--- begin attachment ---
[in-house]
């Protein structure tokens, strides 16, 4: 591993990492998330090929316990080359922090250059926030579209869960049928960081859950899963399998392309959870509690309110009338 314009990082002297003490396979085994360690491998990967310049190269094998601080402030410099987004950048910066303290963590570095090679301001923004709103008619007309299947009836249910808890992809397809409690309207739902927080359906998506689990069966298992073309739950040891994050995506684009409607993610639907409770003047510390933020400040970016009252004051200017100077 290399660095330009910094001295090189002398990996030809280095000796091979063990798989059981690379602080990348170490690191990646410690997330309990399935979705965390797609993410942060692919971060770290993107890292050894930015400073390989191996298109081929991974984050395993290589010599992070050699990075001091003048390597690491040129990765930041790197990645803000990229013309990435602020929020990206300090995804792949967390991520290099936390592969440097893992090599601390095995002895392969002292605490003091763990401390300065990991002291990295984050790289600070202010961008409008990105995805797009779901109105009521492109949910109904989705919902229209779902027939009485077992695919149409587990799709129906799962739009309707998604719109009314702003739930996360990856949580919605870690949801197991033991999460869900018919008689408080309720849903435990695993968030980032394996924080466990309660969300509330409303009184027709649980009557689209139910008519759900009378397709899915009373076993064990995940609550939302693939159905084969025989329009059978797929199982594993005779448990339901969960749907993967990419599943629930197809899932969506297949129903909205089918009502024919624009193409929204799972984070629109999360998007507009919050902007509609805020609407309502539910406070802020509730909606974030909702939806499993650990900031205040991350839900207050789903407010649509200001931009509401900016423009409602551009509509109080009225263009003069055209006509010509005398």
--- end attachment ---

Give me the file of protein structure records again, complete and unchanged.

[in-house]
């Protein structure tokens, strides 16, 4: 591993990492998330090929316990080359922090250059926030579209869960049928960081859950899963399998392309959870509690309110009338 314009990082002297003490396979085994360690491998990967310049190269094998601080402030410099987004950048910066303290963590570095090679301001923004709103008619007309299947009836249910808890992809397809409690309207739902927080359906998506689990069966298992073309739950040891994050995506684009409607993610639907409770003047510390933020400040970016009252004051200017100077 290399660095330009910094001295090189002398990996030809280095000796091979063990798989059981690379602080990348170490690191990646410690997330309990399935979705965390797609993410942060692919971060770290993107890292050894930015400073390989191996298109081929991974984050395993290589010599992070050699990075001091003048390597690491040129990765930041790197990645803000990229013309990435602020929020990206300090995804792949967390991520290099936390592969440097893992090599601390095995002895392969002292605490003091763990401390300065990991002291990295984050790289600070202010961008409008990105995805797009779901109105009521492109949910109904989705919902229209779902027939009485077992695919149409587990799709129906799962739009309707998604719109009314702003739930996360990856949580919605870690949801197991033991999460869900018919008689408080309720849903435990695993968030980032394996924080466990309660969300509330409303009184027709649980009557689209139910008519759900009378397709899915009373076993064990995940609550939302693939159905084969025989329009059978797929199982594993005779448990339901969960749907993967990419599943629930197809899932969506297949129903909205089918009502024919624009193409929204799972984070629109999360998007507009919050902007509609805020609407309502539910406070802020509730909606974030909702939806499993650990900031205040991350839900207050789903407010649509200001931009509401900016423009409602551009509509109080009225263009003069055209006509010509005398």